Fitzpatrick has faced doubt since he entered the NFL, chosen by the St. Louis Rams in 2005. Midway through the 2004 season, Rams Coach Mike Martz studied video of Fitzpatrick after quarterbacks coach John Ramsdell told him he needed to see this Ivy League quarterback. Martz looks for three qualities in quarterbacks: accuracy, intelligence and toughness.

“He was off the charts in all three of them,” Martz said.

Fitzpatrick could put the ball where he wanted, always hitting his receiver in stride. He was obviously smart — he scored a 48 on the Wonderlic test and, you know, Harvard — but his football acuity showed in how he made quick, correct decisions. He could take hits and didn’t even change his expression following interceptions. They graded Fitzpatrick as a second- or third-round talent.

“We were amazed we drafted him where we did,” Martz said. “He was exactly what I was looking for as a quarterback.”

The Rams correctly believed the rest of the league would overlook Fitzpatrick, owing to his 6-foot-2 frame and Ivy League competition, so they waited until the seventh round to take him. Martz believed he had found another passer in the category of Kurt Warner or Marc Bulger, an ideal quarterback for his system. But he fell ill midway through the 2005 season and left football. He called one player: Fitzpatrick.

“Don’t ever let anybody tell you you can’t play,” Martz said he told him. “You’re a starter in this league.”

The league didn’t necessarily agree. His draft position became a stigma. “The first thing personnel guys will say is, ‘Well, he’s a good backup,’ ” Martz said. “Right away, you get branded with that.” Fitzpatrick has continually landed in suboptimal situations, with organizations who have either regarded him lightly, failed to surround him with adequate talent, or both.

No one commits, yet

Fitzpatrick won the starting job in Buffalo, and in 2011, the Bills signed Fitzpatrick to a six-year, $59 million contract with $24 million guaranteed. Before the season ended, he took a hit in the chest and played through cracked ribs. Surrounded by a suboptimal supporting cast, his performance waned, and after two seasons, the contract had become so onerous the Bills cut him.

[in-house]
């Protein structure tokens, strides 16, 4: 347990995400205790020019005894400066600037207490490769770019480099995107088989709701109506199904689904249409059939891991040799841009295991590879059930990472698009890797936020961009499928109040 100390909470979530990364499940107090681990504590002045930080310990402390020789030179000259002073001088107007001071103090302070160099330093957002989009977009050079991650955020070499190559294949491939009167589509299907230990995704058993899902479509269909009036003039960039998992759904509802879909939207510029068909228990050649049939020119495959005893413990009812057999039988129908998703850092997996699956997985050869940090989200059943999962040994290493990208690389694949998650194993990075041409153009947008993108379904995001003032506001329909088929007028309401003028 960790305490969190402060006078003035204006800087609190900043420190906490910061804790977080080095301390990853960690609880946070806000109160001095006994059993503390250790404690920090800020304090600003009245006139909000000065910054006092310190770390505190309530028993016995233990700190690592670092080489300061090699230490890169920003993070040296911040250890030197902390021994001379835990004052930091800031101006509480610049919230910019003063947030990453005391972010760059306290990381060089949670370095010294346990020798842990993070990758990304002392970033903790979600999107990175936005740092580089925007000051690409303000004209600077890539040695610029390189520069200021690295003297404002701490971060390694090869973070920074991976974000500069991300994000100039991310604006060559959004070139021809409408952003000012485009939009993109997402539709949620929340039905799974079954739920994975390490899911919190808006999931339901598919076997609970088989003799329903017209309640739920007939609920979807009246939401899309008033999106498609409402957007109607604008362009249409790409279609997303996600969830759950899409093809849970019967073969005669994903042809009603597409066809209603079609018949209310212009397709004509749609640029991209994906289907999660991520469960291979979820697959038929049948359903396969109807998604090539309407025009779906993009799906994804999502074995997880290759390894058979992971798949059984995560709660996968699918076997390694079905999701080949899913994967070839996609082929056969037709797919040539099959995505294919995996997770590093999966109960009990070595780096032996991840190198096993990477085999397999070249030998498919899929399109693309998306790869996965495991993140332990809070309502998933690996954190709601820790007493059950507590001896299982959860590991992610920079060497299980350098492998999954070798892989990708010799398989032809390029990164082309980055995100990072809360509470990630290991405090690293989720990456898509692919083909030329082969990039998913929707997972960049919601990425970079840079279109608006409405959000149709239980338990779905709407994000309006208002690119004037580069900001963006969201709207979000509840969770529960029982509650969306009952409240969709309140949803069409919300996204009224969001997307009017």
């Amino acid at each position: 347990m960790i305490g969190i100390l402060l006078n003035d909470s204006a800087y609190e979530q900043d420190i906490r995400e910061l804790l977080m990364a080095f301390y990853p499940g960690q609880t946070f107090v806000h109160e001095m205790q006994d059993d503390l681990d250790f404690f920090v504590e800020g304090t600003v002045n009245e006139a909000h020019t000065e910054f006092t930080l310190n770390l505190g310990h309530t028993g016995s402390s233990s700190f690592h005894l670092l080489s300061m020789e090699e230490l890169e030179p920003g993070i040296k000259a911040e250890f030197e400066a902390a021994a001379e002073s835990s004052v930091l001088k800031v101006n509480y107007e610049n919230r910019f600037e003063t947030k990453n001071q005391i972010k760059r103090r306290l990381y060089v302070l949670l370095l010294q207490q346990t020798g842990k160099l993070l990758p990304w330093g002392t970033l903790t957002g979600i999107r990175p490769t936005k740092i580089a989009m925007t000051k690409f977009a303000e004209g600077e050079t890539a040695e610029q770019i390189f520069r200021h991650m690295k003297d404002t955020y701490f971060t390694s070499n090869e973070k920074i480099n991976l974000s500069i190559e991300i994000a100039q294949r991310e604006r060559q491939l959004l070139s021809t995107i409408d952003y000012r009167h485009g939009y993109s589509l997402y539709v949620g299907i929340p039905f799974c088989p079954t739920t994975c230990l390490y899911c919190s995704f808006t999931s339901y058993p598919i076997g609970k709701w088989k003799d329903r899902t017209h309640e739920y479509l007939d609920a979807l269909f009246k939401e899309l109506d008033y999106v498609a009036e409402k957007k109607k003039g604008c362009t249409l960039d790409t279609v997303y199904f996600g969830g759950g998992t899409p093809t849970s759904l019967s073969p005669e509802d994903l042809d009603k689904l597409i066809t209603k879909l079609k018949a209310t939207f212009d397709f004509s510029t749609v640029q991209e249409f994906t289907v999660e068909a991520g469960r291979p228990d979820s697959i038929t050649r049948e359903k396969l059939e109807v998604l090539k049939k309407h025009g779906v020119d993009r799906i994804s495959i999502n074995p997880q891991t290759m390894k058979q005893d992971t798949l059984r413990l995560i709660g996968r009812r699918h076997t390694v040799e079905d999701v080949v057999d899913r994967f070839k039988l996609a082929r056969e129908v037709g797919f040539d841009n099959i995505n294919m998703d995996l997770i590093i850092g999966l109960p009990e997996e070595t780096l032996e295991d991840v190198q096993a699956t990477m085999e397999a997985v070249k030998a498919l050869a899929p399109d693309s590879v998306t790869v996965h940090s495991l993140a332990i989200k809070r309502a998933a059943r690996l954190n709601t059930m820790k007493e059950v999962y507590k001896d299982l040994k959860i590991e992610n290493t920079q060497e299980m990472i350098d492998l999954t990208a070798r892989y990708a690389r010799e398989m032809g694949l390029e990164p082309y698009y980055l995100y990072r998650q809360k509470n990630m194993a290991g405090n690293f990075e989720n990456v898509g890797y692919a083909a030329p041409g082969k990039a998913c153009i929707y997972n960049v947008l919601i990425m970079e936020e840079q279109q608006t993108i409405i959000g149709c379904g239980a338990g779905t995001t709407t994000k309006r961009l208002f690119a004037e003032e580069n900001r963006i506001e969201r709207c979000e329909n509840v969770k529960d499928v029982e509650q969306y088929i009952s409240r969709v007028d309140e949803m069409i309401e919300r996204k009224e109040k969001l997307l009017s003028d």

Fitzpatrick led the New York Jets to a 10-6 record in 2015, but the Jets played contract hardball with him after the season, causing him to miss all offseason activities and leading to a disaster the next year. Again, his chance to establish himself in one place had fizzled, and the perception of his ability had been reaffirmed.

“They don’t realize he really is part of the solution,” Martz said. “Nobody was really committed to him.”

Tampa Bay has yet to commit, either, but the Bucs have at least given Fitzpatrick fertile conditions. Fitzpatrick’s greatest strength has always been throwing deep accurately and fearlessly, and Jackson may be the most dangerous deep threat of the era. Mike Evans, one of the NFL’s best young wide receivers, demands double teams on the other side. And 2017 first-round pick O.J. Howard has seven touchdown catches from the tight end position in his young career.

“It’s such a great feeling,” Fitzpatrick said Sunday. “It’s a quarterback’s dream to be in that huddle with those guys.”

Fitzpatrick has had prior spasms of greatness. Koetter expressed reasonable surprise that Fitzpatrick had been named offensive player of the week in a conference four times before this season. It has never lasted in the past, and even now, Winston’s presence threatens to complicate matters.

Fitzpatrick has learned, in a unique career, how not to worry. He’ll keep slinging passes to Jackson and rubbing beards with offensive lineman Evan Smith on the sideline. Fitzpatrick believes he’s here on merit, because he can play with any quarterback in football. He also knows the best of times, for him, do not last.

“I’m just trying to enjoy the ride,” Fitzpatrick said Sunday. “I’ve had so many ups and downs in my career. When it’s going good, you learn to enjoy the ride.”